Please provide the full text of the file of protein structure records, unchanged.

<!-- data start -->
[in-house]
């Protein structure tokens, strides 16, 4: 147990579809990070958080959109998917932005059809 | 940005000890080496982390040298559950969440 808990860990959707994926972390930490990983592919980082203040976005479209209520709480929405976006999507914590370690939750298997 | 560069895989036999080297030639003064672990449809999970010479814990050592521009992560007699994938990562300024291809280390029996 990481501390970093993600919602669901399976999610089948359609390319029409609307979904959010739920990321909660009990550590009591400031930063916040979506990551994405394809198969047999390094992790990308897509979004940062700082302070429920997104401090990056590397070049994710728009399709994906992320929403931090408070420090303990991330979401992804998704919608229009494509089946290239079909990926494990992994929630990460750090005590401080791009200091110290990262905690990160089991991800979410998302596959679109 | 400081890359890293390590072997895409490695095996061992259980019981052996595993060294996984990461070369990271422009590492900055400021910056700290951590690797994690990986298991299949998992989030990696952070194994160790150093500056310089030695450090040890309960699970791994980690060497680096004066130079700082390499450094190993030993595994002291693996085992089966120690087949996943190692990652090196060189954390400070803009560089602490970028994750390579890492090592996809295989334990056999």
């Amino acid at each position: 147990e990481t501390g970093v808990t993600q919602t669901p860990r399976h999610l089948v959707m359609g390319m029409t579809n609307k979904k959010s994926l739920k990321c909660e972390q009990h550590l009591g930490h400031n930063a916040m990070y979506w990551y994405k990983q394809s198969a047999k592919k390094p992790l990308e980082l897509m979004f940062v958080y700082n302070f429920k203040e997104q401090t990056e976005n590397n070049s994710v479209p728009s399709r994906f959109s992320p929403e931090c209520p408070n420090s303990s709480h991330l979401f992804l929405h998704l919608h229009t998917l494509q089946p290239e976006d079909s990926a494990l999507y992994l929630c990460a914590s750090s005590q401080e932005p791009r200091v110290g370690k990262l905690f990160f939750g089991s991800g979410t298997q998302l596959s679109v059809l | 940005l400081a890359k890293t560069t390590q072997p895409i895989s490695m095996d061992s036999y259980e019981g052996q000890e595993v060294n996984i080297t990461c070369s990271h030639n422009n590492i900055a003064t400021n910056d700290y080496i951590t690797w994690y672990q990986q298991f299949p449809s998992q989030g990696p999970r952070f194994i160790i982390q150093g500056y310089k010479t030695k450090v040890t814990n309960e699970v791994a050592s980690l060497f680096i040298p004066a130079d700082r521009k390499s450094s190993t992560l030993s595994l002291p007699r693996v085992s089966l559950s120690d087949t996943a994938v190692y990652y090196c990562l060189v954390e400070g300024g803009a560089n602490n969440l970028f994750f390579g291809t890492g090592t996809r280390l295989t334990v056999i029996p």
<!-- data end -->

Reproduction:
[in-house]
């Protein structure tokens, strides 16, 4: 147990579809990070958080959109998917932005059809 | 940005000890080496982390040298559950969440 808990860990959707994926972390930490990983592919980082203040976005479209209520709480929405976006999507914590370690939750298997 | 560069895989036999080297030639003064672990449809999970010479814990050592521009992560007699994938990562300024291809280390029996 990481501390970093993600919602669901399976999610089948359609390319029409609307979904959010739920990321909660009990550590009591400031930063916040979506990551994405394809198969047999390094992790990308897509979004940062700082302070429920997104401090990056590397070049994710728009399709994906992320929403931090408070420090303990991330979401992804998704919608229009494509089946290239079909990926494990992994929630990460750090005590401080791009200091110290990262905690990160089991991800979410998302596959679109 | 400081890359890293390590072997895409490695095996061992259980019981052996595993060294996984990461070369990271422009590492900055400021910056700290951590690797994690990986298991299949998992989030990696952070194994160790150093500056310089030695450090040890309960699970791994980690060497680096004066130079700082390499450094190993030993595994002291693996085992089966120690087949996943190692990652090196060189954390400070803009560089602490970028994750390579890492090592996809295989334990056999």
């Amino acid at each position: 147990e990481t501390g970093v808990t993600q919602t669901p860990r399976h999610l089948v959707m359609g390319m029409t579809n609307k979904k959010s994926l739920k990321c909660e972390q009990h550590l009591g930490h400031n930063a916040m990070y979506w990551y994405k990983q394809s198969a047999k592919k390094p992790l990308e980082l897509m979004f940062v958080y700082n302070f429920k203040e997104q401090t990056e976005n590397n070049s994710v479209p728009s399709r994906f959109s992320p929403e931090c209520p408070n420090s303990s709480h991330l979401f992804l929405h998704l919608h229009t998917l494509q089946p290239e976006d079909s990926a494990l999507y992994l929630c990460a914590s750090s005590q401080e932005p791009r200091v110290g370690k990262l905690f990160f939750g089991s991800g979410t298997q998302l596959s679109v059809l | 940005l400081a890359k890293t560069t390590q072997p895409i895989s490695m095996d061992s036999y259980e019981g052996q000890e595993v060294n996984i080297t990461c070369s990271h030639n422009n590492i900055a003064t400021n910056d700290y080496i951590t690797w994690y672990q990986q298991f299949p449809s998992q989030g990696p999970r952070f194994i160790i982390q150093g500056y310089k010479t030695k450090v040890t814990n309960e699970v791994a050592s980690l060497f680096i040298p004066a130079d700082r521009k390499s450094s190993t992560l030993s595994l002291p007699r693996v085992s089966l559950s120690d087949t996943a994938v190692y990652y090196c990562l060189v954390e400070g300024g803009a560089n602490n969440l970028f994750f390579g291809t890492g090592t996809r280390l295989t334990v056999i029996p």